Chapter

Economic Activity and Change 1536–1642

Glanmor Williams

in Renewal and Reformation

Published in print January 1993 | ISBN: 9780192852779
Published online October 2011 | e-ISBN: 9780191670558 | DOI: http://dx.doi.org/10.1093/acprof:oso/9780192852779.003.0016

Series: History of Wales

Economic Activity and Change 1536–1642

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Economic life in Wales was unchanged between 1536 and 1642. The overwhelming majority continued to win its hard-earned livelihood from the non-too-generous land and its resources. If there was no change in the means of production, there were highly significant changes in land ownership and tenure. The easiest way of raising production was to bring more land into use for cultivation or grazing. Major sources of revenue for landlords were rents, entry fines and tithes. The Mines Royal, with its monopoly rights in all other Welsh counties, was chiefly concerned with lead and copper mining and smelting. It was on sea and river communications that Wales depended for conducting a great deal of its commerce. Those engaged in the trade were drawn from a wide mixture of social backgrounds.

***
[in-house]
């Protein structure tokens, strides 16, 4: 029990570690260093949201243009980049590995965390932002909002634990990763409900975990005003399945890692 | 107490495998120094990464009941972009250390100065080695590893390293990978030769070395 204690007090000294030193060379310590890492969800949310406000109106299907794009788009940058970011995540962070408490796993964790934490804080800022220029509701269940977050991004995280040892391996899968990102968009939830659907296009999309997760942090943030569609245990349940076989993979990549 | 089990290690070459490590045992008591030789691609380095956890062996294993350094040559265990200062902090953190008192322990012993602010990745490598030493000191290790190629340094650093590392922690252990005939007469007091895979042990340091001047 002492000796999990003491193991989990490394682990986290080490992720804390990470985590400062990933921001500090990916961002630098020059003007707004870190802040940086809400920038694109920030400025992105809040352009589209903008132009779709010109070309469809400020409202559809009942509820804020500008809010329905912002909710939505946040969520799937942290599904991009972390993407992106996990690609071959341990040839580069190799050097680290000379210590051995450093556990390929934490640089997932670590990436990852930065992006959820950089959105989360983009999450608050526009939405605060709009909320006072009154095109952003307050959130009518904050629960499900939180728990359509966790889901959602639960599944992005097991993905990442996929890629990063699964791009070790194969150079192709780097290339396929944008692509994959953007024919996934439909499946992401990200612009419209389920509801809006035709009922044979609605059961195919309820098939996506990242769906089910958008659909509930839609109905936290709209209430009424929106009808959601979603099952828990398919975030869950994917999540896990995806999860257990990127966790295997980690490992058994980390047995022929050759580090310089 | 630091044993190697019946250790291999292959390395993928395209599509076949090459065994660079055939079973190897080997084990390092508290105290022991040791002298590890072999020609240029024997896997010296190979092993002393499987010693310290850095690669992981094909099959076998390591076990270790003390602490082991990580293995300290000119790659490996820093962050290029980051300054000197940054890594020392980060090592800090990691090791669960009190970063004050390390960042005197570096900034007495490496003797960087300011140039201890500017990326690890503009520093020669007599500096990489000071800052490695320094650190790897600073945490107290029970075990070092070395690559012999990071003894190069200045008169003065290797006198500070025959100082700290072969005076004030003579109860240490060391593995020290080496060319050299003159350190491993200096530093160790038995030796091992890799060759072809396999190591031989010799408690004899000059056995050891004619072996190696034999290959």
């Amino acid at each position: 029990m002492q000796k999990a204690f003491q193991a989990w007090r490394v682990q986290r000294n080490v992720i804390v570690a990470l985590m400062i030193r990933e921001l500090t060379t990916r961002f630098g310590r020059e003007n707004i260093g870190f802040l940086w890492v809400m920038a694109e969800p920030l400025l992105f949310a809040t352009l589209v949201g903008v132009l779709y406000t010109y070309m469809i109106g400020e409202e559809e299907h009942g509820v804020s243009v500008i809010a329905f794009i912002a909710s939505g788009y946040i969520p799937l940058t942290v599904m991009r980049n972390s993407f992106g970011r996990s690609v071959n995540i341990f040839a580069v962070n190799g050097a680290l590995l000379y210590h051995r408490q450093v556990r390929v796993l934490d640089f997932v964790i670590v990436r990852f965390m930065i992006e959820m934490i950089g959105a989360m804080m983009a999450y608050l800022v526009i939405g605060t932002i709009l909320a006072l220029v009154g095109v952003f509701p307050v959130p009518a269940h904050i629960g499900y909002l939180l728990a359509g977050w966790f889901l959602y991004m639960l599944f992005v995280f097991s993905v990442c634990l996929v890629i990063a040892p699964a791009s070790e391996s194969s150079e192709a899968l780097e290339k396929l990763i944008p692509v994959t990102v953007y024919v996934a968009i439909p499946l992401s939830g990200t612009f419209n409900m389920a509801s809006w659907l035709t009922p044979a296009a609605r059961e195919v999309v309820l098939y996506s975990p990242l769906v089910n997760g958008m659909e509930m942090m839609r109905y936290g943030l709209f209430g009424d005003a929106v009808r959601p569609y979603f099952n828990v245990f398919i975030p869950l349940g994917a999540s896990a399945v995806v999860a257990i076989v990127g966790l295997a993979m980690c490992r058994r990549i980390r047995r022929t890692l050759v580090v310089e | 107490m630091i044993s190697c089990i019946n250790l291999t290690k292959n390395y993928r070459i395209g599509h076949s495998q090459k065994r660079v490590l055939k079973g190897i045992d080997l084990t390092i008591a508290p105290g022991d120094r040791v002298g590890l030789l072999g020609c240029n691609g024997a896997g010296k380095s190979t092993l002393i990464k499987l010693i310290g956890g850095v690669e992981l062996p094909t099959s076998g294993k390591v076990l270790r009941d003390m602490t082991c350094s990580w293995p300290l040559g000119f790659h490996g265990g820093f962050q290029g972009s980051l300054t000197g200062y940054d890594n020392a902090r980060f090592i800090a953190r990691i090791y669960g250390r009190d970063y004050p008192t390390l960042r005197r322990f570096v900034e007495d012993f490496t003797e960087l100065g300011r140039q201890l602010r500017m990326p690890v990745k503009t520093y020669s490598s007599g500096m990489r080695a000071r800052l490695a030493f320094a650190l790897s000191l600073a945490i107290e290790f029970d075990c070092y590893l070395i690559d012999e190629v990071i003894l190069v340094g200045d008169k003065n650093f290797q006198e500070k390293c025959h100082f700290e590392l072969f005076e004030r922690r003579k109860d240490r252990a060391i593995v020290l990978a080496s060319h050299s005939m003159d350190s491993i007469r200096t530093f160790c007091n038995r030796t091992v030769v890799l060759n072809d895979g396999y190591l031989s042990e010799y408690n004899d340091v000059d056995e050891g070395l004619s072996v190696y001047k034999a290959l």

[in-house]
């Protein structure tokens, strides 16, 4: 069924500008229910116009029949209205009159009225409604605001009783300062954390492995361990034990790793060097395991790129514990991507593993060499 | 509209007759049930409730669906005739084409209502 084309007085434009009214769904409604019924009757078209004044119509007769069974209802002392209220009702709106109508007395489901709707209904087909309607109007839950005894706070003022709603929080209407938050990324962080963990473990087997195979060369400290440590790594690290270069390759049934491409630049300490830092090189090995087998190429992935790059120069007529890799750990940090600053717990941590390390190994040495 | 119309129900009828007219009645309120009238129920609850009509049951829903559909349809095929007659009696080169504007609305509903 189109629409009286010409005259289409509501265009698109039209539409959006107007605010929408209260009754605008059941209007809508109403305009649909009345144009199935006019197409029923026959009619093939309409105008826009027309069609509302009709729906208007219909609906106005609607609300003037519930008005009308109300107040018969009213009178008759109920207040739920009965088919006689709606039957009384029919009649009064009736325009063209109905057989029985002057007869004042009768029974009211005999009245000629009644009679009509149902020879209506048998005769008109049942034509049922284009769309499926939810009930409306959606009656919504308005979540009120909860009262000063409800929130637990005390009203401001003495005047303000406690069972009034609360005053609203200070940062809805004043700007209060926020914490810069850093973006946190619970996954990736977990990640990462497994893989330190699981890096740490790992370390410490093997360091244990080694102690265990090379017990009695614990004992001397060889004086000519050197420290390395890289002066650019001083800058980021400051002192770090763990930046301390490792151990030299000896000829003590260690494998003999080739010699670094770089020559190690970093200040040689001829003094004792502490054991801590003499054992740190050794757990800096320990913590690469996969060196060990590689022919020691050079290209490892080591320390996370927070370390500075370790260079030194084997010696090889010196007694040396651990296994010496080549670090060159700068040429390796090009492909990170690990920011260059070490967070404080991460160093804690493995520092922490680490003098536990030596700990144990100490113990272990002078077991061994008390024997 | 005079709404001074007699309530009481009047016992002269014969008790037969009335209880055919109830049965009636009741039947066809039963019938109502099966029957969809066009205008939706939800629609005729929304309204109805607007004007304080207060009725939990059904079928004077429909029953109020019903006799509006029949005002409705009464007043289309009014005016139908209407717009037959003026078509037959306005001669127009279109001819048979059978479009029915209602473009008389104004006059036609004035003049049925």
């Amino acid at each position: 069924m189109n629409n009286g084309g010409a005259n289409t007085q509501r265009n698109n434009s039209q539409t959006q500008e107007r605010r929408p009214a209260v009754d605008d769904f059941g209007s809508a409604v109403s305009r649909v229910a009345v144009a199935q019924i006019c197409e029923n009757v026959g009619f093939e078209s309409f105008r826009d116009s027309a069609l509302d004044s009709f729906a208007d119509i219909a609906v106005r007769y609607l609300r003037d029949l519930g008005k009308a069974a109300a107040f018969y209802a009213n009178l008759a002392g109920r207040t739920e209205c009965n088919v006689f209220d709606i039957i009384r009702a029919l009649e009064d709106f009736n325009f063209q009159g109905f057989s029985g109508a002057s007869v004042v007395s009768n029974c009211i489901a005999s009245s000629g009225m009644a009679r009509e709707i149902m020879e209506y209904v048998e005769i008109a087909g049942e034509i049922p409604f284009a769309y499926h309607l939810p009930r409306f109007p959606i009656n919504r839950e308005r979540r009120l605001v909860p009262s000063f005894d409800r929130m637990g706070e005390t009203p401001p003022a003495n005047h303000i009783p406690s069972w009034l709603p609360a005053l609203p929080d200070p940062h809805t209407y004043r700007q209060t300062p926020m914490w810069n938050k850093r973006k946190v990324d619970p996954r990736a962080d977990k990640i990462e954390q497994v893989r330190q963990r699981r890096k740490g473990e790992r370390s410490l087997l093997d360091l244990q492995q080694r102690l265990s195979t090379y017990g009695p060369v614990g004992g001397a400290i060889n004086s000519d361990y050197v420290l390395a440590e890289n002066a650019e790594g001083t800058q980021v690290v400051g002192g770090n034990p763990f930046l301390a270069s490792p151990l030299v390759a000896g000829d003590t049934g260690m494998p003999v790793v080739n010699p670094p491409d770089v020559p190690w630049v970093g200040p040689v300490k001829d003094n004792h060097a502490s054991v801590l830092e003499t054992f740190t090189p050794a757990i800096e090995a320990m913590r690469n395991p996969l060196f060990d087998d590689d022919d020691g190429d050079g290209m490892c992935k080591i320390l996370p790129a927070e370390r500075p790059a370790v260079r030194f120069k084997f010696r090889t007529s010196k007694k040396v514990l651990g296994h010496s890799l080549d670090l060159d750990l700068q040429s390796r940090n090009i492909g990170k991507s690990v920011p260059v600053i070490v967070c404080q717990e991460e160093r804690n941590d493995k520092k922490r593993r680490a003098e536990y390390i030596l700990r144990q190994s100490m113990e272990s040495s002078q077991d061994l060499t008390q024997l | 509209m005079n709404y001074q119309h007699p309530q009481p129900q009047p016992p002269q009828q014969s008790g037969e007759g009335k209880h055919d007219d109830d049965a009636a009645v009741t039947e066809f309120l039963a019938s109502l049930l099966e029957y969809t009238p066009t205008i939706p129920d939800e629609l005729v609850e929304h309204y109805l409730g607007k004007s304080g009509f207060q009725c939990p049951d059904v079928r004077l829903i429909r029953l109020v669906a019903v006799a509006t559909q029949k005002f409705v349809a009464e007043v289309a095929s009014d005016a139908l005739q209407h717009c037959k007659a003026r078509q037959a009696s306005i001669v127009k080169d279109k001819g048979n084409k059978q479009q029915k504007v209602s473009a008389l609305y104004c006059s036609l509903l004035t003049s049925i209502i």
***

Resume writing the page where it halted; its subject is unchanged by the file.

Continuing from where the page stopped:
Keywords: economy; production; land use; cultivation; grazing; rents; entry fines; tithes; Mines Royal

Chapter.  11831 words. 

Subjects: Early Modern History (1500 to 1700)

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